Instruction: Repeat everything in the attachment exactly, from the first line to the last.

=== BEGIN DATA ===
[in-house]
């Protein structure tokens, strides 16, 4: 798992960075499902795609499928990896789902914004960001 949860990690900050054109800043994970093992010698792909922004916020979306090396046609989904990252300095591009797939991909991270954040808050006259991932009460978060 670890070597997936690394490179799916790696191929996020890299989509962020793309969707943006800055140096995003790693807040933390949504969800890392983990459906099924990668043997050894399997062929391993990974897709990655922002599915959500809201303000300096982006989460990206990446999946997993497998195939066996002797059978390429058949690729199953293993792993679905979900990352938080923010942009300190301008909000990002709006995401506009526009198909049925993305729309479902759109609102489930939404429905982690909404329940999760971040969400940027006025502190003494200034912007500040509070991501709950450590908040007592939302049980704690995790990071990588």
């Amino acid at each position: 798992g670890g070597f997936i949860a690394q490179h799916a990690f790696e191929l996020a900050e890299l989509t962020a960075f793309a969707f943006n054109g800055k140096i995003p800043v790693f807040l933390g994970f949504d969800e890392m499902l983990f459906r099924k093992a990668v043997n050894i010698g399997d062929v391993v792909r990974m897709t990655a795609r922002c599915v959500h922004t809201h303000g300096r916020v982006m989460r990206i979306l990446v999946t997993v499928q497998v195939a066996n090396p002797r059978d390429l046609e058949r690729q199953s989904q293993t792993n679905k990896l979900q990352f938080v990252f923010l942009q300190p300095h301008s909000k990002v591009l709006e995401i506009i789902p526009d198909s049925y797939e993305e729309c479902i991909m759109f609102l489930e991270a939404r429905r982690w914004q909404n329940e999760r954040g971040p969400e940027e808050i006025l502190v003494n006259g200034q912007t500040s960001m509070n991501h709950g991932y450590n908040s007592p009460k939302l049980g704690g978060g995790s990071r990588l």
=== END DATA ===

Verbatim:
[in-house]
């Protein structure tokens, strides 16, 4: 798992960075499902795609499928990896789902914004960001 949860990690900050054109800043994970093992010698792909922004916020979306090396046609989904990252300095591009797939991909991270954040808050006259991932009460978060 670890070597997936690394490179799916790696191929996020890299989509962020793309969707943006800055140096995003790693807040933390949504969800890392983990459906099924990668043997050894399997062929391993990974897709990655922002599915959500809201303000300096982006989460990206990446999946997993497998195939066996002797059978390429058949690729199953293993792993679905979900990352938080923010942009300190301008909000990002709006995401506009526009198909049925993305729309479902759109609102489930939404429905982690909404329940999760971040969400940027006025502190003494200034912007500040509070991501709950450590908040007592939302049980704690995790990071990588």
């Amino acid at each position: 798992g670890g070597f997936i949860a690394q490179h799916a990690f790696e191929l996020a900050e890299l989509t962020a960075f793309a969707f943006n054109g800055k140096i995003p800043v790693f807040l933390g994970f949504d969800e890392m499902l983990f459906r099924k093992a990668v043997n050894i010698g399997d062929v391993v792909r990974m897709t990655a795609r922002c599915v959500h922004t809201h303000g300096r916020v982006m989460r990206i979306l990446v999946t997993v499928q497998v195939a066996n090396p002797r059978d390429l046609e058949r690729q199953s989904q293993t792993n679905k990896l979900q990352f938080v990252f923010l942009q300190p300095h301008s909000k990002v591009l709006e995401i506009i789902p526009d198909s049925y797939e993305e729309c479902i991909m759109f609102l489930e991270a939404r429905r982690w914004q909404n329940e999760r954040g971040p969400e940027e808050i006025l502190v003494n006259g200034q912007t500040s960001m509070n991501h709950g991932y450590n908040s007592p009460k939302l049980g704690g978060g995790s990071r990588l």